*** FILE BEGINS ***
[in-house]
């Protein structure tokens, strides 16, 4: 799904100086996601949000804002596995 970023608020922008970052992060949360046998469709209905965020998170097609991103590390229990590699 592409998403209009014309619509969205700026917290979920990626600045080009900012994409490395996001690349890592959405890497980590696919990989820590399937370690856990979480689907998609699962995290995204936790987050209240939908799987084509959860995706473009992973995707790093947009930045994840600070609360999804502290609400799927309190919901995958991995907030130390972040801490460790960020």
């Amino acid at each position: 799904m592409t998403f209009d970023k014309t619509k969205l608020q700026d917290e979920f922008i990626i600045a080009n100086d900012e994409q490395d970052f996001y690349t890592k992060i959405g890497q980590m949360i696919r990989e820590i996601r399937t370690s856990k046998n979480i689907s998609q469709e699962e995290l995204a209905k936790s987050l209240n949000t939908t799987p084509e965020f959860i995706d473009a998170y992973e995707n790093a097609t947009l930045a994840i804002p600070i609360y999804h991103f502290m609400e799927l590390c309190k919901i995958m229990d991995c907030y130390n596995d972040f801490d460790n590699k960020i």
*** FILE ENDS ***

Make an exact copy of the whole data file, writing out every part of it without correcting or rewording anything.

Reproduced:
[in-house]
């Protein structure tokens, strides 16, 4: 799904100086996601949000804002596995 970023608020922008970052992060949360046998469709209905965020998170097609991103590390229990590699 592409998403209009014309619509969205700026917290979920990626600045080009900012994409490395996001690349890592959405890497980590696919990989820590399937370690856990979480689907998609699962995290995204936790987050209240939908799987084509959860995706473009992973995707790093947009930045994840600070609360999804502290609400799927309190919901995958991995907030130390972040801490460790960020």
């Amino acid at each position: 799904m592409t998403f209009d970023k014309t619509k969205l608020q700026d917290e979920f922008i990626i600045a080009n100086d900012e994409q490395d970052f996001y690349t890592k992060i959405g890497q980590m949360i696919r990989e820590i996601r399937t370690s856990k046998n979480i689907s998609q469709e699962e995290l995204a209905k936790s987050l209240n949000t939908t799987p084509e965020f959860i995706d473009a998170y992973e995707n790093a097609t947009l930045a994840i804002p600070i609360y999804h991103f502290m609400e799927l590390c309190k919901i995958m229990d991995c907030y130390n596995d972040f801490d460790n590699k960020i």